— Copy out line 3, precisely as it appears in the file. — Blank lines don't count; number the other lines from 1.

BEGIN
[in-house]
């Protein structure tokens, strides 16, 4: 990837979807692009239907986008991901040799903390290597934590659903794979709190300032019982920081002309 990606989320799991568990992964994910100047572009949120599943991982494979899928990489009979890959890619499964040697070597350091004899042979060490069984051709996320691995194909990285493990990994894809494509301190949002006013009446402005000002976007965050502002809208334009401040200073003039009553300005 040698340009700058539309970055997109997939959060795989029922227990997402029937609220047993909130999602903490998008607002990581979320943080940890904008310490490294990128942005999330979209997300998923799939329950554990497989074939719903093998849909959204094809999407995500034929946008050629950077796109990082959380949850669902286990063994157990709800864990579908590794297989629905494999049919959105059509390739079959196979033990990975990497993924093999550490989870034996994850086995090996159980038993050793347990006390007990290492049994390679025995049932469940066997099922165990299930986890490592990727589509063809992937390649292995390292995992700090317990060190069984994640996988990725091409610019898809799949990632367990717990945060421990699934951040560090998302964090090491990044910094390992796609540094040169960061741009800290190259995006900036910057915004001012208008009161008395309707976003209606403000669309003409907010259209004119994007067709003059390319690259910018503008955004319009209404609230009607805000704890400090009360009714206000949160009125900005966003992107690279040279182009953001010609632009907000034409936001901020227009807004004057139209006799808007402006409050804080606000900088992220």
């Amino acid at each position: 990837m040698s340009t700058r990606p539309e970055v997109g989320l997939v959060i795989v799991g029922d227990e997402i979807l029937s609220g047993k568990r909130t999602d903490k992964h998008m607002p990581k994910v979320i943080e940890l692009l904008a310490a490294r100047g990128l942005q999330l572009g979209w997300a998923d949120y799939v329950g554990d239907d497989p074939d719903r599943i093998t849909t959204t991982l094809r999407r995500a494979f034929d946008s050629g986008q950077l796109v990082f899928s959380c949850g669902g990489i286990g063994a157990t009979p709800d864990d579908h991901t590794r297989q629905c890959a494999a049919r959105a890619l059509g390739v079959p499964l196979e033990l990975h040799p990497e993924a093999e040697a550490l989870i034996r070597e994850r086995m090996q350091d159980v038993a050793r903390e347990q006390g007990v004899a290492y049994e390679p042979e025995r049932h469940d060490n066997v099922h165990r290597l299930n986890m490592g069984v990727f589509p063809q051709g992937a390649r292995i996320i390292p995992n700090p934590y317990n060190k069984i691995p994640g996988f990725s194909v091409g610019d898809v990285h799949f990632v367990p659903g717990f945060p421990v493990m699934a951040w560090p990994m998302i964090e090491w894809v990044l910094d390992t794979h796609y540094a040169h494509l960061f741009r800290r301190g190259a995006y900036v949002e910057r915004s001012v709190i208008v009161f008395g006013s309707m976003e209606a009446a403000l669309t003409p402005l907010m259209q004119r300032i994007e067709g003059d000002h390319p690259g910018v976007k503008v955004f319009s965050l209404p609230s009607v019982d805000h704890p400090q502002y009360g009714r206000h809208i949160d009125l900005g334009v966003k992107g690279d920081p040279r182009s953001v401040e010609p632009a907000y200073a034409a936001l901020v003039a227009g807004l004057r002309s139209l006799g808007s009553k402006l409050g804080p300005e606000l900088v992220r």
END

């Amino acid at each position: 990837m040698s340009t700058r990606p539309e970055v997109g989320l997939v959060i795989v799991g029922d227990e997402i979807l029937s609220g047993k568990r909130t999602d903490k992964h998008m607002p990581k994910v979320i943080e940890l692009l904008a310490a490294r100047g990128l942005q999330l572009g979209w997300a998923d949120y799939v329950g554990d239907d497989p074939d719903r599943i093998t849909t959204t991982l094809r999407r995500a494979f034929d946008s050629g986008q950077l796109v990082f899928s959380c949850g669902g990489i286990g063994a157990t009979p709800d864990d579908h991901t590794r297989q629905c890959a494999a049919r959105a890619l059509g390739v079959p499964l196979e033990l990975h040799p990497e993924a093999e040697a550490l989870i034996r070597e994850r086995m090996q350091d159980v038993a050793r903390e347990q006390g007990v004899a290492y049994e390679p042979e025995r049932h469940d060490n066997v099922h165990r290597l299930n986890m490592g069984v990727f589509p063809q051709g992937a390649r292995i996320i390292p995992n700090p934590y317990n060190k069984i691995p994640g996988f990725s194909v091409g610019d898809v990285h799949f990632v367990p659903g717990f945060p421990v493990m699934a951040w560090p990994m998302i964090e090491w894809v990044l910094d390992t794979h796609y540094a040169h494509l960061f741009r800290r301190g190259a995006y900036v949002e910057r915004s001012v709190i208008v009161f008395g006013s309707m976003e209606a009446a403000l669309t003409p402005l907010m259209q004119r300032i994007e067709g003059d000002h390319p690259g910018v976007k503008v955004f319009s965050l209404p609230s009607v019982d805000h704890p400090q502002y009360g009714r206000h809208i949160d009125l900005g334009v966003k992107g690279d920081p040279r182009s953001v401040e010609p632009a907000y200073a034409a936001l901020v003039a227009g807004l004057r002309s139209l006799g808007s009553k402006l409050g804080p300005e606000l900088v992220r």